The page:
It wasn’t quite as windy as all the dire warnings indicated it might be, but an energetic Pacific low pressure system did bring a host of varied weather with it as it passed north of Washington this weekend. Copious amounts of rain, heavy mountain snow and winds gusting in excess of 100 miles per hour in some places made for a very interesting weather weekend across the state. But all that did nothing to derail the Seahawks juggernaut, which faces its severest test of the season this coming Sunday, when a tough-as-nails San Francisco squad visits the Emerald City for an epic battle to determine this year’s NFC champion and a spot in the Super Bowl.
Fueled by an influx of moist and mild air from the subtropics, the counterclockwise-spinning low deepened dramatically on Friday. The closely packed isobars (lines on a weather map that connect locations with the same barometric pressure) testified to the very steep pressure gradient associated with the system whose central pressure before making landfall on the southern British Columbia coast had plunged to a hurricane-like 29.00 inches. The movement of air is driven by pressure differences between adjacent areas. If that difference is great over a relatively short distance, air will rush rapidly from higher pressure to lower pressure — “downhill” — much in the same manner that water will rush downhill from a high spot to fill the lower spot down below.
With the approach of the storm late Friday and early Saturday, strong southerly winds importing some of that subtropical warmth were further warmed by compression as they came up over the Blue Mountains and descended into the Walla Walla Valley. The result was an unusual increase in temperature here in town overnight and in the wee hours of Saturday morning. The mercury climbed steadily from 48 degrees at 8 p.m. Friday to a springlike 61 at 6 a.m. Saturday. Anyone who was out and about at that hour might have sworn the calendar had suddenly jumped ahead to April.
In the higher elevations, winds blowing unabated by frictional contact with the ground impacted peaks and ridgetops with a singular fury. Sedge Ridge — elevation 4,300 feet, about 40 miles west of Yakima at the base of the Cascades — recorded a gust early Friday of 105 mph and followed that on Saturday morning with a somewhat gentler 90 mph gust.
Locally, hurricane-force winds were not experienced at the Walla Walla Regional Airport, but several gusts approaching 50 mph were logged there on both days. These winds did only minor damage overall: a few tree branches down here and there, some garbage cans toppled and the occasional set of Christmas lights ripped away from their moorings (though those should have been stowed some time ago!) And in the half-light of dawn Saturday, your weatherperson swears he saw a rotund, dark-suited form bearing a striking resemblance to Chris Christie rolling over the Tausick Way bridge, pushed by the force of a wind over which he had no control but struggling mightily nonetheless to counteract its implacable will. A pathetic figure indeed.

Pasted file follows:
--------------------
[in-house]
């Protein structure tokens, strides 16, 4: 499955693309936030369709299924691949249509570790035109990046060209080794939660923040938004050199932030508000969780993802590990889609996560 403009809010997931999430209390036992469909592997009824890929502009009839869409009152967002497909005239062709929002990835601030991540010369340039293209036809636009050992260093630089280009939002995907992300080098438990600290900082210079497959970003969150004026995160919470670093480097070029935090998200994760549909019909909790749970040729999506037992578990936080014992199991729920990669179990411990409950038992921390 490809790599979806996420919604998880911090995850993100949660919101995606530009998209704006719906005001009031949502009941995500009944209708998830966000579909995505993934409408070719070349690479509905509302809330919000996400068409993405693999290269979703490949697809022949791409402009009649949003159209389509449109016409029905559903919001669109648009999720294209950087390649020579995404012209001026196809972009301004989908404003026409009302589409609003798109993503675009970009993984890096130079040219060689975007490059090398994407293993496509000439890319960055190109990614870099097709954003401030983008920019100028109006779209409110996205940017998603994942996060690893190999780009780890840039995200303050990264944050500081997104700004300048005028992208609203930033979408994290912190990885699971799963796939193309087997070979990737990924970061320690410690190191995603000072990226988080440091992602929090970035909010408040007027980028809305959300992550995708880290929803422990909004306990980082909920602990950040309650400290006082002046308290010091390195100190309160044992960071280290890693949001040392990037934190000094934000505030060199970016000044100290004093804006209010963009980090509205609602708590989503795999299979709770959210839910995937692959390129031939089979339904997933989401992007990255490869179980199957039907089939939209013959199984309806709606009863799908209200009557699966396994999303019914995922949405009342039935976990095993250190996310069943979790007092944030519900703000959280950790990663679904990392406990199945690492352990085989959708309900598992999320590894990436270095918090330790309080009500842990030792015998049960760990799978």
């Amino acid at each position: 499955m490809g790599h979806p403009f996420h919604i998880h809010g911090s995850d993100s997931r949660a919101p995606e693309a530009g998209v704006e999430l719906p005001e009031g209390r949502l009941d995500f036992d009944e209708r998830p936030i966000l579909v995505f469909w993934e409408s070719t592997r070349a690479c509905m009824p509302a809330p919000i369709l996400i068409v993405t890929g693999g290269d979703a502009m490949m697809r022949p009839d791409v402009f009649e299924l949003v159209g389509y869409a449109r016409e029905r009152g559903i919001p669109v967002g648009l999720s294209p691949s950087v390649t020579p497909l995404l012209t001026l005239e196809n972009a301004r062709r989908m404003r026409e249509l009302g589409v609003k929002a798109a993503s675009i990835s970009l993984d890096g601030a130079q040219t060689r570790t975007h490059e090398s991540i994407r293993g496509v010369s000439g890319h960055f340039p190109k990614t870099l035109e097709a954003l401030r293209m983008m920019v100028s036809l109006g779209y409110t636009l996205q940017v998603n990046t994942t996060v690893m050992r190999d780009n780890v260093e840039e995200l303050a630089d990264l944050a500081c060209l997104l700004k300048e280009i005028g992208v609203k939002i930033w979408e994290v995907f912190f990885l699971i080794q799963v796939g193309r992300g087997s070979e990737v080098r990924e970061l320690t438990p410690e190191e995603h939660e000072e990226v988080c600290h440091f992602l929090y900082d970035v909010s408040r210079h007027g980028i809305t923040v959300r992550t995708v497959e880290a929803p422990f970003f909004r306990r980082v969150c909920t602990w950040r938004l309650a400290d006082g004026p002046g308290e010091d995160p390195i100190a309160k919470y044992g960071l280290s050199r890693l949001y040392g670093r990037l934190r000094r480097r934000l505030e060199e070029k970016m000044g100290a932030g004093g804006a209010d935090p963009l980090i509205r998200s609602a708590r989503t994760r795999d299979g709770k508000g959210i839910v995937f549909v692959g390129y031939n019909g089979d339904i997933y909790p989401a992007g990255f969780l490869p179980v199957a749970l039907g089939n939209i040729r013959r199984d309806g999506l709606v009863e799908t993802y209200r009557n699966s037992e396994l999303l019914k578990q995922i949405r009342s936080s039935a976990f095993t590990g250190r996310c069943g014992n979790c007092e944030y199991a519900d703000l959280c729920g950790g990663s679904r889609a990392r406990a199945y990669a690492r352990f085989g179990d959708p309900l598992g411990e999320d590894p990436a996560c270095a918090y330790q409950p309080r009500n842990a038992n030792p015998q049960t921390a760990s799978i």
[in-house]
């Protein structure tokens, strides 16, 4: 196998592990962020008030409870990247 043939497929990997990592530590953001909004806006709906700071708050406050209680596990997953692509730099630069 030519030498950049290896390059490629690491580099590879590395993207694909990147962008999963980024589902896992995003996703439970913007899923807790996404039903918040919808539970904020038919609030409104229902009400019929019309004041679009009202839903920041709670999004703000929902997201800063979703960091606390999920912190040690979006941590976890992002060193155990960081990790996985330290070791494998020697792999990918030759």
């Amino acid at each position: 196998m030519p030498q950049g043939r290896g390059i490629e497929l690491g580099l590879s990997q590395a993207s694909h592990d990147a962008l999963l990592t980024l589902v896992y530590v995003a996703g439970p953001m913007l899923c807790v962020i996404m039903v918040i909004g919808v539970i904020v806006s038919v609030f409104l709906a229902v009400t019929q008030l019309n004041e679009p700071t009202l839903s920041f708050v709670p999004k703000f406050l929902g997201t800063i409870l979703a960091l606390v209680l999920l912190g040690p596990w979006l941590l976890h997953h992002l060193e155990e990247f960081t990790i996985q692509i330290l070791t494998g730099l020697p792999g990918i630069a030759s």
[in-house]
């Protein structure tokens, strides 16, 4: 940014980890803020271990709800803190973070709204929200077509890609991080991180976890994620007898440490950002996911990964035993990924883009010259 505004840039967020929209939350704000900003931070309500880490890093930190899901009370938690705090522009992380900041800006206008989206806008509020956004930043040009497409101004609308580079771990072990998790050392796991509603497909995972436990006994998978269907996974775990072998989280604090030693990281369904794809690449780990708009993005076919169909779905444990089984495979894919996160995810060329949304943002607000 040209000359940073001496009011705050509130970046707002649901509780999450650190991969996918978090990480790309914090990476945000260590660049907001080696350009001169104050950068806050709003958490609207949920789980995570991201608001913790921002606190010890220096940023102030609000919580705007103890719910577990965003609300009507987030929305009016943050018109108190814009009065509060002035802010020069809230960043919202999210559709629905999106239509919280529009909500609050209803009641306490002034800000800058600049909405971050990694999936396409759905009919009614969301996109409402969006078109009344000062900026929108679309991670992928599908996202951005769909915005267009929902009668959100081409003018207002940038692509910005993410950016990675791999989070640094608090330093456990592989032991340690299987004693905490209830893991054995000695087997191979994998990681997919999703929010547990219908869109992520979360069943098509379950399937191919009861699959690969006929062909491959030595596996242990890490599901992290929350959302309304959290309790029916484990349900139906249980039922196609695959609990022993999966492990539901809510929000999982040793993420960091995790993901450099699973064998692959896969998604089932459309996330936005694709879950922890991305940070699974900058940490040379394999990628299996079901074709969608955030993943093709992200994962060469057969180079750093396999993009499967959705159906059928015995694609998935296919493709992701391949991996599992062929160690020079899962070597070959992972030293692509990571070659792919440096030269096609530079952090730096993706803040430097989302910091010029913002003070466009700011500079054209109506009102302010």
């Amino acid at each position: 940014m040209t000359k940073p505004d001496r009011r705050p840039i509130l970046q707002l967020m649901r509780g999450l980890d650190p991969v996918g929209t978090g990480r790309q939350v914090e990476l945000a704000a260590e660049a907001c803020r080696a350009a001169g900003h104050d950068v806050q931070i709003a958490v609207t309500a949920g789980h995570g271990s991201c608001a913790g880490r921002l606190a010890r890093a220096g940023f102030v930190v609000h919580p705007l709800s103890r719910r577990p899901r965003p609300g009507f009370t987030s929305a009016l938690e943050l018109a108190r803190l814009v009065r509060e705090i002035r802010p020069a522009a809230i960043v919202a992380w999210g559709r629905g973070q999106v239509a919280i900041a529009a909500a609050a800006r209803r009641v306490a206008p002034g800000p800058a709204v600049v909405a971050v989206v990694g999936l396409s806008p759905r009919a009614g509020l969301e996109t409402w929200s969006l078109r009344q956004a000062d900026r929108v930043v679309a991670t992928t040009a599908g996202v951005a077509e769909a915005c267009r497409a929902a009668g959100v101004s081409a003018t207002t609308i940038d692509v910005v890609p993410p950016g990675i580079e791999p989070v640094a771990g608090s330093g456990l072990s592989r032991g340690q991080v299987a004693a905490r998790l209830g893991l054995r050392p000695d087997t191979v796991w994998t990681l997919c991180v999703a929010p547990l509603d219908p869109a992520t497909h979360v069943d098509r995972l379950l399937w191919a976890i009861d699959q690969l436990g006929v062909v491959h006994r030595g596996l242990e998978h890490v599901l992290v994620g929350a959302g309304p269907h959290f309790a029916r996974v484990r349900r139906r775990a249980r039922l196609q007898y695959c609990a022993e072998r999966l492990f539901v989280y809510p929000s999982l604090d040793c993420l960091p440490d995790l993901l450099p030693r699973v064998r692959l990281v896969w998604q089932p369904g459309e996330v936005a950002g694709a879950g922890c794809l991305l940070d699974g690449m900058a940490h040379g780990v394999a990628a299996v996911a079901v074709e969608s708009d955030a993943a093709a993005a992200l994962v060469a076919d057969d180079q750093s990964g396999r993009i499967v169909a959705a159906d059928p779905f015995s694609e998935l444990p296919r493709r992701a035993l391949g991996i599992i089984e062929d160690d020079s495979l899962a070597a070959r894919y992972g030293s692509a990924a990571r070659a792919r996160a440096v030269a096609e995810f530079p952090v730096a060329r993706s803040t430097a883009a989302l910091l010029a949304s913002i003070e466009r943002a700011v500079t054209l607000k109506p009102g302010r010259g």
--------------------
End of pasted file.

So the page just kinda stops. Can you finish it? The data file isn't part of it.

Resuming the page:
After another rather blustery, damp day Sunday, a robust ridge of high pressure built back over the Pacific Northwest on Monday, providing clearing skies and calmer conditions by the afternoon. This ridge will ensure a fair weather regime for the Walla Walla Valley for the remainder of this week, with near- to slightly above-normal temperatures. Such conditions will be ideal for local vineyard managers to get going on their weed control programs that have been put off by recent inclement weather. If the 16-day Global Forecast System outlook has any credence at all, this stretch of fair weather will continue into the coming weekend with perhaps a weak system clipping the region on Saturday with more cloudiness and an outside shot at a little light rain.
Regrettably, the weekend storm did virtually nothing to help reduce our growing rainfall deficit, with less than one-tenth of an inch falling at the airport. Nor does next weekend’s system appear to offer much hope in that regard. Following its passage, the high will reload, and dry weather should prevail until perhaps Jan. 28.
Meanwhile, Sunday’s weather in Seattle for the big game should be quite tolerable — not too wet or windy. There is, though, a 100 percent chance of ill will, bad blood and some serious trash-talking after every play. Let’s get it on. Go Niners!
A lifelong fan of both the weather and the Baltimore Orioles, Jeff Popick is an instructor at the Center for Enology and Viticulture at Walla Walla Community College and manages the school’s teaching vineyard. Send your questions and comments to him at firstname.lastname@example.org.